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3 years ago

Australian Education Union, Victorian Branch

Australian Education Union, Victorian Branch

campaign David Adamson,

campaign David Adamson, principal at Essendon Keilor College and secondary convenor of AEU Principals Teachers at my school are really angry about the TAFE cuts. About 45% of our kids go on to TAFE and the availability of courses has been slashed. Victoria University has taken a 30% hit in its funding — they’re cutting courses and they’ll also be bumping up the price to cover their costs. Our kids, who already struggle to pay their fees, will have to pay more. Kids who need it the most will have to pay the most. Kids choose their courses next term and my teachers don’t know what to tell them. The 2.5% (pay offer) they just see as insulting, and the idea that they’ll pay the top 10% a bit extra when they all work in teams, they just think that’s really divisive. Principals hate it even more. How do we make these decisions? What about the 11th per cent or the 12th per cent? How do we draw the line? It’s going to set principals against teachers. It’s not how you improve performance. If you haven’t got the skills, you’re not going to magically develop them — you need support to raise your skills base. Chris Taylor, Ashwood Special School Art teacher Chris Taylor doesn’t like the many cuts that the State Government has made to public education, or its performance pay plan. “In special education you work together and in teams — how on earth are you going to single out some teachers for performance pay? “I really oppose all the money that’s being put into private education, too. It’s pathetic and disgraceful. The state education system deals with more kids with higher needs. Extra money should be going to it. “The EMA cuts will affect us a lot, too, because we work with a lot of single-parent families (who receive the EMA). Marriages often break down when there are kids with disabilities.” Diana Santaera (right) with Joanne Elliott, Bentleigh West PS AEU rep Diana Santaera says she wants “a fair go for our ES staff. This government is making it impossible for them to live and work. A lot of them aren’t members (of the AEU) ... simply because they can’t afford it, their pay is so low.” Workload is her other big issue: “We don’t get out until 5.30pm every day — we’re doing at least 40 hour weeks. Sundays are preparation days, not to mention report writing at the moment which pretty much has to be done in our own time. And it’s all at the expense of the kids.” 16 aeu news | june 2012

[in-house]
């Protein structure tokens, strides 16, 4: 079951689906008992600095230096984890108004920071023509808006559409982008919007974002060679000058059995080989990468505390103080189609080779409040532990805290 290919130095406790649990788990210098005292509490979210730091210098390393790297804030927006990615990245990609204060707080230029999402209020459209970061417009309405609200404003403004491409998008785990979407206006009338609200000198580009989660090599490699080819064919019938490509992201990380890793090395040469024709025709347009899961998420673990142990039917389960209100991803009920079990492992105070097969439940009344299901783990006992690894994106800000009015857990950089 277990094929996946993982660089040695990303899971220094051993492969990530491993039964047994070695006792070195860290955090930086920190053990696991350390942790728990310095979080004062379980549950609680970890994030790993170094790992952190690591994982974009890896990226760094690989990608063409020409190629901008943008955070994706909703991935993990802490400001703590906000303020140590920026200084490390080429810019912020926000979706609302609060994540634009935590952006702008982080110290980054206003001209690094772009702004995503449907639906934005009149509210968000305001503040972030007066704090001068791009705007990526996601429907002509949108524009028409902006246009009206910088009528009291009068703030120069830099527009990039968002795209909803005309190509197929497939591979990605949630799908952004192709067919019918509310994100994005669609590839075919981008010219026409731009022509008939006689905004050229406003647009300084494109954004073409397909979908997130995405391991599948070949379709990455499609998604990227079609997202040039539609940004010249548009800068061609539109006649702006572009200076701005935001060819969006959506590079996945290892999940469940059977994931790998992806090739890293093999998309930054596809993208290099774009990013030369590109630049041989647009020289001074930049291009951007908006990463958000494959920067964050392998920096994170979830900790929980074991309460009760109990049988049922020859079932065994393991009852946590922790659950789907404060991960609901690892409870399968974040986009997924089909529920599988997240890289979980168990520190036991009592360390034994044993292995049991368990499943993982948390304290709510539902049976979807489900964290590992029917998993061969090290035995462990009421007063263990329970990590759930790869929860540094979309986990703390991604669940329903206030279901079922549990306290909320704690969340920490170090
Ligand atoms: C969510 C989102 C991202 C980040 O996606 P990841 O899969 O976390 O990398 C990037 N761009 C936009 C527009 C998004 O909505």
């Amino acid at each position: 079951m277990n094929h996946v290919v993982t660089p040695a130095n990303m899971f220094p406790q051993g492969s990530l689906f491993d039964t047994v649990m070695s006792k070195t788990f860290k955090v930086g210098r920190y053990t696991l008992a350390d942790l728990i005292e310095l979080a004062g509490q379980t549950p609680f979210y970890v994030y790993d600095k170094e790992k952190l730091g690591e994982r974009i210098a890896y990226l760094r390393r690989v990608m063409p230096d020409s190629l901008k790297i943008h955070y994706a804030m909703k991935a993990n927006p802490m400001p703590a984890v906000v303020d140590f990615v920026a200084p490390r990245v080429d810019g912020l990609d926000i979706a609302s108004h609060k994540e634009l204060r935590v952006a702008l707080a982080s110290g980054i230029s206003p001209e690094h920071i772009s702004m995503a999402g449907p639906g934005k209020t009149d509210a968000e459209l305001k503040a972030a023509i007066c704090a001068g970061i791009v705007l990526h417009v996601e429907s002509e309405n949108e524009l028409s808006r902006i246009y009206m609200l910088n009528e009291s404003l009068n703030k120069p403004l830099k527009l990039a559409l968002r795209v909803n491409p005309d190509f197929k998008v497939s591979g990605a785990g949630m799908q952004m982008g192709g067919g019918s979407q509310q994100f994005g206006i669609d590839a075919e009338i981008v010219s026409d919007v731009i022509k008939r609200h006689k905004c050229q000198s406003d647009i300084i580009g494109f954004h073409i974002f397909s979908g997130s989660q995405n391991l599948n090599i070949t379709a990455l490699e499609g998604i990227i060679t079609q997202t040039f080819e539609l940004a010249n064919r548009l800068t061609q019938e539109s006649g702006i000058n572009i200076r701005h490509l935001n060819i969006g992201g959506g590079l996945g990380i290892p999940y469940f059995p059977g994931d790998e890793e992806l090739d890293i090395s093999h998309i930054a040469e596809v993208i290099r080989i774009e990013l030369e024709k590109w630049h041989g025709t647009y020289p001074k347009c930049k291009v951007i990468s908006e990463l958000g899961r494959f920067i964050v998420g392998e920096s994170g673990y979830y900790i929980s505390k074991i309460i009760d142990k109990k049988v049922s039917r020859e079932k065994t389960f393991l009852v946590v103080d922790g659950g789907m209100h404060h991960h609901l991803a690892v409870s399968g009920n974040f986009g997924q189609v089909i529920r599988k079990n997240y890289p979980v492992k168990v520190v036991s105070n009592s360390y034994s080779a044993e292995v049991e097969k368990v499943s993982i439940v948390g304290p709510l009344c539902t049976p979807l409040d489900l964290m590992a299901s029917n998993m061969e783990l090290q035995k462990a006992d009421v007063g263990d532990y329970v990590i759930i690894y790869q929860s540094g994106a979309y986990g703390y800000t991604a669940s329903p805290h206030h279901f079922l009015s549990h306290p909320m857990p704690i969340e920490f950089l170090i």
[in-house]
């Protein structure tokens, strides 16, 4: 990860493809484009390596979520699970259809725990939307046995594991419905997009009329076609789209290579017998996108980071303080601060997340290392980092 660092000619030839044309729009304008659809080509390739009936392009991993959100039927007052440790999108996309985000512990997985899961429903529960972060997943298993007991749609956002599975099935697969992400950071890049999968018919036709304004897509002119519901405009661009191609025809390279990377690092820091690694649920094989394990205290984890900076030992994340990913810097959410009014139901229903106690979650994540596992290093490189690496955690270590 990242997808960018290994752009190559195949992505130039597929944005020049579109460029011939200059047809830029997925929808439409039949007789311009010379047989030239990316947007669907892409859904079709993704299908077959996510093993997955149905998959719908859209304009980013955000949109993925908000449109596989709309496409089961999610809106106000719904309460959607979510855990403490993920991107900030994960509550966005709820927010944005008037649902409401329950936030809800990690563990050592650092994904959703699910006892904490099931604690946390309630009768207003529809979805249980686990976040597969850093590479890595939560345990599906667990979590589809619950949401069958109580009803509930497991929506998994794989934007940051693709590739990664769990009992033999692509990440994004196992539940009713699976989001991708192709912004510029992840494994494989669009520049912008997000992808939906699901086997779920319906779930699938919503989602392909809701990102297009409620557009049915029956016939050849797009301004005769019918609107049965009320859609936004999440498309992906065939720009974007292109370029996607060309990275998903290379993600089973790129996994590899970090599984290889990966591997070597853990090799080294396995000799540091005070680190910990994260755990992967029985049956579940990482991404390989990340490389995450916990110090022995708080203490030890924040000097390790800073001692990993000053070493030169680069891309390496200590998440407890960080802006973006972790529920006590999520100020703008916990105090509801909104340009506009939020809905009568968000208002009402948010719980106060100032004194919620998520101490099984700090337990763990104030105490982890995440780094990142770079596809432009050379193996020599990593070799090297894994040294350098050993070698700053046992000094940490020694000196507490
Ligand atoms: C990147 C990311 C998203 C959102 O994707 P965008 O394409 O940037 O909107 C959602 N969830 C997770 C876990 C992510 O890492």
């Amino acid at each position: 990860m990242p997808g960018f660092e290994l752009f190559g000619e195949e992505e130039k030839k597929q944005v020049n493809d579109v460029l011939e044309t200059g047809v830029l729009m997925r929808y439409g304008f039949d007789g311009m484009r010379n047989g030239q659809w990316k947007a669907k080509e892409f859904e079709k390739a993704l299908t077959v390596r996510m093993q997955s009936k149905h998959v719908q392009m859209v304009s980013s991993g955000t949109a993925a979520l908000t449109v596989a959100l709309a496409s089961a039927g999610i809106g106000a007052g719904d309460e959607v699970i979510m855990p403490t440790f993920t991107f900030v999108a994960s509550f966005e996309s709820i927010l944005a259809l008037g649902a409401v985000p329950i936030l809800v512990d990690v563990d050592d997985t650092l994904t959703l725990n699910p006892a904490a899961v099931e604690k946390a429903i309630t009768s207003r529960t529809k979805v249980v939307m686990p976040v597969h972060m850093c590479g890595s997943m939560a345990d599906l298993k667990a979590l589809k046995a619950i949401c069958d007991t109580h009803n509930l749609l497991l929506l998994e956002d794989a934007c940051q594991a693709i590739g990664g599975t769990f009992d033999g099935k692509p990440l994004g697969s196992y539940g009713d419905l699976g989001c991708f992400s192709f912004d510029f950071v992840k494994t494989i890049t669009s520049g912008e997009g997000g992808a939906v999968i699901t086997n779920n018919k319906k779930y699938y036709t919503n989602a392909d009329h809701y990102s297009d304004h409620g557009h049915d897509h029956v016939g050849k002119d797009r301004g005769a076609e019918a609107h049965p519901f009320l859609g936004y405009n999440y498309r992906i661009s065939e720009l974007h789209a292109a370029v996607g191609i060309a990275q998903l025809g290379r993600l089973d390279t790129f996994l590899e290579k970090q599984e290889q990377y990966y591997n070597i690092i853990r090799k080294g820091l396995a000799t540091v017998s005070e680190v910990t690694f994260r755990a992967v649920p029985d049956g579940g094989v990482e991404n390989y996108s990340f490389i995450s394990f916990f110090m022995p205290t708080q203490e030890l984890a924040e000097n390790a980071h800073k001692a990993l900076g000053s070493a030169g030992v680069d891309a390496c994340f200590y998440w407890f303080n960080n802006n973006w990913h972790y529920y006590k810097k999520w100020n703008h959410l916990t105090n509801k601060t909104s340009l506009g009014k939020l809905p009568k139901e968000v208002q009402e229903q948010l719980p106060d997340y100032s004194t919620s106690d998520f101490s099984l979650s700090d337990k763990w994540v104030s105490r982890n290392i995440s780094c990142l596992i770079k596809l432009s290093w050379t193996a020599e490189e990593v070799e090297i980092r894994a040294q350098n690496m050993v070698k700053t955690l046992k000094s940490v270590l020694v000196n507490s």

campaign PHOTOS: MEREDITH O’SHEA Jaclynn Jones, recently retired from Sunbury Heights PS (I’m here) for better working conditions for teachers and better outcomes for the students. Baillieu has been very dishonest. He’s treated teachers very shabbily. Education should be a priority not treated the way it is by the Government. It’s a disgrace. Rosie Tyers, Sunbury Heights Primary School I don’t agree with contract teaching. I think Baillieu needs to be pulled into line. I want young kids to have the opportunity to be great teachers. Edi Candotti, Copperfield College Edi Candotti (with sons Sam, 12, and Noah, 9) says teachers need better pay and job security and more respect. The Government’s pay offer amounts to “throwing a few peanuts on the ground at us”. “I see the profession disintegrating,” he says. There’s no job stability and people are focusing on maintaining a job rather than being a better teacher. The contract system is resulting in a serious loss of consistency in teaching and learning — there’s no continuity. “I don’t want to keep losing good young men and women to other jobs or the private schools. I want my boys to have quality teachers whose bosses nurture them and spend money on PD.” Mr Candotti, a teacher for 22 years, says the Baillieu Government’s handling of public education reminds him of former premier Jeff Kennett’s reign in the 1990s. “He tore the system apart and a lot of good people left. “It’s now Jeff by stealth. Baillieu doesn’t say anything. The Government doesn’t consider or understand what teachers are doing — delivering varied programs to kids working at different levels or teaching the kids that the private schools won’t or wouldn’t accept.” www.aeuvic.asn.au 17

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